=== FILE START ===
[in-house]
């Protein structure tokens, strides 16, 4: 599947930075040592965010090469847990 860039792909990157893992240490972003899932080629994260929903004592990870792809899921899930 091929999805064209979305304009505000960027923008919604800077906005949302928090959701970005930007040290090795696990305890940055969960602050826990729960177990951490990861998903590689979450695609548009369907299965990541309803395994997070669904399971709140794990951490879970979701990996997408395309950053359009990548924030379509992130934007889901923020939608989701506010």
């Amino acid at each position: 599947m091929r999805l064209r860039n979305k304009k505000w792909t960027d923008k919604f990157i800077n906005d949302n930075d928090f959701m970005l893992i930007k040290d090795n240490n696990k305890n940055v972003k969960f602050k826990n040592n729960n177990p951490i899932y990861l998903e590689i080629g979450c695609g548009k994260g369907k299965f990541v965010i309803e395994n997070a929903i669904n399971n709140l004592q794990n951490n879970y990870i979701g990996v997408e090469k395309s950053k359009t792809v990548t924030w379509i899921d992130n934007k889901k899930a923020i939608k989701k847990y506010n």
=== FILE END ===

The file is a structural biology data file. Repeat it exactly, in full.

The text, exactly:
[in-house]
């Protein structure tokens, strides 16, 4: 599947930075040592965010090469847990 860039792909990157893992240490972003899932080629994260929903004592990870792809899921899930 091929999805064209979305304009505000960027923008919604800077906005949302928090959701970005930007040290090795696990305890940055969960602050826990729960177990951490990861998903590689979450695609548009369907299965990541309803395994997070669904399971709140794990951490879970979701990996997408395309950053359009990548924030379509992130934007889901923020939608989701506010």
């Amino acid at each position: 599947m091929r999805l064209r860039n979305k304009k505000w792909t960027d923008k919604f990157i800077n906005d949302n930075d928090f959701m970005l893992i930007k040290d090795n240490n696990k305890n940055v972003k969960f602050k826990n040592n729960n177990p951490i899932y990861l998903e590689i080629g979450c695609g548009k994260g369907k299965f990541v965010i309803e395994n997070a929903i669904n399971n709140l004592q794990n951490n879970y990870i979701g990996v997408e090469k395309s950053k359009t792809v990548t924030w379509i899921d992130n934007k889901k899930a923020i939608k989701k847990y506010n």